Michigan Future introduces new bloggers
The entire Michigan Future staff is going to start sharing this blog with me. The plan is to have a new blog Tuesday through Friday. Joining me in blogging will be our policy associates: Patrick Cooney, Sarah Szurpicki and Kim Trent.
We will be writing about our new state policy agenda project: Raising Michiganders Living Standards. The four of us are staff to the Michigan Future Board in developing the first ever Michigan Future policy agenda.
The agenda is designed to recommend what state actions matters most in improving living standards for all Michiganders. Something we have been struggling with since the turn of the century.
Michigan’s per capita income has fallen from two percent below the national average in 2000 to eleven percent below in 2015. That despite a booming domestic auto industry. This recovery is the first time ever that Michigan has been a low-prosperity state while the domestic auto industry has been doing well.
A rising tide no longer is raising all––or even most–-boats. The Michigan Association of United Ways has found that 40 percent of Michigan household are unable to afford the basic necessities: housing, child care, food, health care, and transportation.
This blog will lay out our ideas on (1) what the goal of state economic policy should be; (2) the new realities that state policy cannot change and that we need to align with rather than resist; (3) which levers available to state policy makers are the most powerful in improving economic outcomes for all Michiganders; and (4) with each lever what are the specific actions we recommend.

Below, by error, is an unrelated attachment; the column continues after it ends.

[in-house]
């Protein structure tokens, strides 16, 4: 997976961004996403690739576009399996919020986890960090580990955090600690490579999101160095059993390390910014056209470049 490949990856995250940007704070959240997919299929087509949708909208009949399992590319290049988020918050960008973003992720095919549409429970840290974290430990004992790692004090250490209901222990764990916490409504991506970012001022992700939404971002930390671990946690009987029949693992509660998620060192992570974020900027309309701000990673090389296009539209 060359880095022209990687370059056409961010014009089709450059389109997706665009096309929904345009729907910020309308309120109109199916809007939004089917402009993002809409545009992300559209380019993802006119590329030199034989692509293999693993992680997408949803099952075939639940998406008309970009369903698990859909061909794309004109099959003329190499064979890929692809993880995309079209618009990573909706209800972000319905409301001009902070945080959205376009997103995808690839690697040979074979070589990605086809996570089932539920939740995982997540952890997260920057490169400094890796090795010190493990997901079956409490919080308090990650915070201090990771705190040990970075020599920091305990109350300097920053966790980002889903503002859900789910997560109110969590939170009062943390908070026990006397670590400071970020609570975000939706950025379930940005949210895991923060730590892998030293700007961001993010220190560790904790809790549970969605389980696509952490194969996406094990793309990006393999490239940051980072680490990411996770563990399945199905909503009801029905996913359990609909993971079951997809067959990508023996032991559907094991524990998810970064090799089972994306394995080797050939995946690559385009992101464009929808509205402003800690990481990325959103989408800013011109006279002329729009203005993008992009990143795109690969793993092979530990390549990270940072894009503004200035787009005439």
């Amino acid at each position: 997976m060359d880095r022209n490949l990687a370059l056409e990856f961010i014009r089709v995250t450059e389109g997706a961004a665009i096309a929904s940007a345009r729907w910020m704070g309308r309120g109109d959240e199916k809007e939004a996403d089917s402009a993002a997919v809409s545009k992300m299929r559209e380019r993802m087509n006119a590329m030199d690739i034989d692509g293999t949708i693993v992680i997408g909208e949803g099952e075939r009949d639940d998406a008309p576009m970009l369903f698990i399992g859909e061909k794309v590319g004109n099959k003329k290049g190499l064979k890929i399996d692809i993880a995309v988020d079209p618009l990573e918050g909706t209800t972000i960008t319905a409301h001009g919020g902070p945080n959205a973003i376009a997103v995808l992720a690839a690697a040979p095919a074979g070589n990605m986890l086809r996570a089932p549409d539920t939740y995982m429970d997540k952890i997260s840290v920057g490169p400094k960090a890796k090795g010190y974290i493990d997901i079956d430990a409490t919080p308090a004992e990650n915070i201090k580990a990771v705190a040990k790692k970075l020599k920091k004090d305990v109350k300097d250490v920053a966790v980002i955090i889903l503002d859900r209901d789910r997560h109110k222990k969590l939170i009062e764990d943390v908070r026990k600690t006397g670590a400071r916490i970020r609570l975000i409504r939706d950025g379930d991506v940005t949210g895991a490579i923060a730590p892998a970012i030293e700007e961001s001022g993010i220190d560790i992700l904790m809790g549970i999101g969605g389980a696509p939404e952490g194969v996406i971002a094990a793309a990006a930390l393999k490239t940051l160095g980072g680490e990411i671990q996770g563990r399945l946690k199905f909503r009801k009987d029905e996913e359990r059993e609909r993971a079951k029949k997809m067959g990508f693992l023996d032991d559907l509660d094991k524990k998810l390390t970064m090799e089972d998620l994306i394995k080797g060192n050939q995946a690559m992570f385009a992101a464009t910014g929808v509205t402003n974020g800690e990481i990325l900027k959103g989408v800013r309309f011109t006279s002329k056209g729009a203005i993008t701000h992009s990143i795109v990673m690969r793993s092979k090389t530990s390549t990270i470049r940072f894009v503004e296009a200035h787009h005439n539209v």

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This Post Has 2 Comments
I appreciate your opinion and your quest to seek answers, solutions and hopefully SEE them implemented in Real-Time.
As for the deficiency in income though, Wouldnt you consider that with the increased technology available AND the available manpower seeking long term employment…the employers have the advantage to set their wages at lower rates because the people seeking work will accept it, if there is a possibility of remaining employed ?
I see even Registered Nurses today accepting professional positions at significantly lower starting wages than were offered prior to the “recession”.
These are some of the questions we are going to try to provide answers to in our Raising Michiganders Living Standards policy agenda. No question that for lower-skill occupations there is more supply of labor than demand, which holds wages down. On the other hand, the data seems to indicate that college grads taking lower-skill jobs is far less than conventional wisdom tells and is not more prevalent than in previous eras.